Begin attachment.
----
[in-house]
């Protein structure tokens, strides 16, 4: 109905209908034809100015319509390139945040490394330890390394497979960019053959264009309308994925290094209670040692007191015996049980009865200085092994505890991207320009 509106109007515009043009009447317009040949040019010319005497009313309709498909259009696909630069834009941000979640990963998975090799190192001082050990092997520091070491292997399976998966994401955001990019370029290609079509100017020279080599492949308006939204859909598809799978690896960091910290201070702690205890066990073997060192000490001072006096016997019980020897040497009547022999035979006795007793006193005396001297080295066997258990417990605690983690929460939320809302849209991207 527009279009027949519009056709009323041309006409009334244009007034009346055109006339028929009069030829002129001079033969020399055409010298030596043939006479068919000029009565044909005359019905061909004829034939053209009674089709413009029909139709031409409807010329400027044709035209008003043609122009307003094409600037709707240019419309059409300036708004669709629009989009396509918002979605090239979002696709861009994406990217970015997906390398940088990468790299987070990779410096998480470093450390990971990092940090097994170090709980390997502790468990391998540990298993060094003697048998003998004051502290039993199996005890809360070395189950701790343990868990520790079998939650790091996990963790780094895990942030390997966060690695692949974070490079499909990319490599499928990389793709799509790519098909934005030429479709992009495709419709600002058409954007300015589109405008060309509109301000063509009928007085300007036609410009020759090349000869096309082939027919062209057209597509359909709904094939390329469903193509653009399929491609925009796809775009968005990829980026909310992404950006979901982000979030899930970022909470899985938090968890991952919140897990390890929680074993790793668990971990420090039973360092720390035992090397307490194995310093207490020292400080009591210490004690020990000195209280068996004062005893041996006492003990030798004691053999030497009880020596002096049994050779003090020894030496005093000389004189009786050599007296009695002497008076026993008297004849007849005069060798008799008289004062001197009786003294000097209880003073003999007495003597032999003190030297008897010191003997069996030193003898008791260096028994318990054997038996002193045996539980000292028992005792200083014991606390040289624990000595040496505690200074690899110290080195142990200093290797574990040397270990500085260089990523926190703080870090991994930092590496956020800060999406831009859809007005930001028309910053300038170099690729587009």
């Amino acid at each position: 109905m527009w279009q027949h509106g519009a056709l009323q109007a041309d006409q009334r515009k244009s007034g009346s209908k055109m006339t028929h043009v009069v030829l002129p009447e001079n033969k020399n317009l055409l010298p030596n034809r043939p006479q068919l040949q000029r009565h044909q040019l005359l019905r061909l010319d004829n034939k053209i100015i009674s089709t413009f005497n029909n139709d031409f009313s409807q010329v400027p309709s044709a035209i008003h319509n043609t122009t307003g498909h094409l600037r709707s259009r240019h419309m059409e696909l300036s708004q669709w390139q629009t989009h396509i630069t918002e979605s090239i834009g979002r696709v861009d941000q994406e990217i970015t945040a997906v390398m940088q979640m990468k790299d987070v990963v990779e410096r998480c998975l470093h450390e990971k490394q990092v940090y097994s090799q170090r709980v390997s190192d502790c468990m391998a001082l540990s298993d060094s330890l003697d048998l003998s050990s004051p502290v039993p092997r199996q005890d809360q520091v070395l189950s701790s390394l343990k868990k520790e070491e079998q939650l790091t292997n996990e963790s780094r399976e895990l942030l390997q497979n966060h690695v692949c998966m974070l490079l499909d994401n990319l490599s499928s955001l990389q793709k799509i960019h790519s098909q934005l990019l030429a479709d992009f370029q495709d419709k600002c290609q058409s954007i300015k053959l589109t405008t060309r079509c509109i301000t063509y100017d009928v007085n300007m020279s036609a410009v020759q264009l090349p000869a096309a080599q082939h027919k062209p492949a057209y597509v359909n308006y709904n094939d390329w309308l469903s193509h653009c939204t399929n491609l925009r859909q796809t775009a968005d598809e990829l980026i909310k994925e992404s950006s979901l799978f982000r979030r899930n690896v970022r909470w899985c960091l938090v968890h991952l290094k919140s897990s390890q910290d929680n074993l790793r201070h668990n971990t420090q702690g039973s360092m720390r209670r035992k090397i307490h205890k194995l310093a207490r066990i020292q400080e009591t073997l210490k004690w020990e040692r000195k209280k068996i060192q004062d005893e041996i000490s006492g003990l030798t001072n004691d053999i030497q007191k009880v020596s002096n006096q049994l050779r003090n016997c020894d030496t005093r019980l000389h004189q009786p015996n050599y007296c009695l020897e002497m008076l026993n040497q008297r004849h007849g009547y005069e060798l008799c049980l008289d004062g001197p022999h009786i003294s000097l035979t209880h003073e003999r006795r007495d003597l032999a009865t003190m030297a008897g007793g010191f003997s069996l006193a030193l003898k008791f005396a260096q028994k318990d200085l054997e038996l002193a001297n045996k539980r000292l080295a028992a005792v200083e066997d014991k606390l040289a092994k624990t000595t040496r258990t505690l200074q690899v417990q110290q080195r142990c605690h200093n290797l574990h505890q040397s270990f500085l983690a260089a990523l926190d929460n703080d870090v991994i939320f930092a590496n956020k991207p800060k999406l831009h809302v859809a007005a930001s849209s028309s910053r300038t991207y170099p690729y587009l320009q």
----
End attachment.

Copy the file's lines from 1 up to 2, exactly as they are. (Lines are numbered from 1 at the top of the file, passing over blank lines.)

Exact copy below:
[in-house]
């Protein structure tokens, strides 16, 4: 109905209908034809100015319509390139945040490394330890390394497979960019053959264009309308994925290094209670040692007191015996049980009865200085092994505890991207320009 509106109007515009043009009447317009040949040019010319005497009313309709498909259009696909630069834009941000979640990963998975090799190192001082050990092997520091070491292997399976998966994401955001990019370029290609079509100017020279080599492949308006939204859909598809799978690896960091910290201070702690205890066990073997060192000490001072006096016997019980020897040497009547022999035979006795007793006193005396001297080295066997258990417990605690983690929460939320809302849209991207 527009279009027949519009056709009323041309006409009334244009007034009346055109006339028929009069030829002129001079033969020399055409010298030596043939006479068919000029009565044909005359019905061909004829034939053209009674089709413009029909139709031409409807010329400027044709035209008003043609122009307003094409600037709707240019419309059409300036708004669709629009989009396509918002979605090239979002696709861009994406990217970015997906390398940088990468790299987070990779410096998480470093450390990971990092940090097994170090709980390997502790468990391998540990298993060094003697048998003998004051502290039993199996005890809360070395189950701790343990868990520790079998939650790091996990963790780094895990942030390997966060690695692949974070490079499909990319490599499928990389793709799509790519098909934005030429479709992009495709419709600002058409954007300015589109405008060309509109301000063509009928007085300007036609410009020759090349000869096309082939027919062209057209597509359909709904094939390329469903193509653009399929491609925009796809775009968005990829980026909310992404950006979901982000979030899930970022909470899985938090968890991952919140897990390890929680074993790793668990971990420090039973360092720390035992090397307490194995310093207490020292400080009591210490004690020990000195209280068996004062005893041996006492003990030798004691053999030497009880020596002096049994050779003090020894030496005093000389004189009786050599007296009695002497008076026993008297004849007849005069060798008799008289004062001197009786003294000097209880003073003999007495003597032999003190030297008897010191003997069996030193003898008791260096028994318990054997038996002193045996539980000292028992005792200083014991606390040289624990000595040496505690200074690899110290080195142990200093290797574990040397270990500085260089990523926190703080870090991994930092590496956020800060999406831009859809007005930001028309910053300038170099690729587009």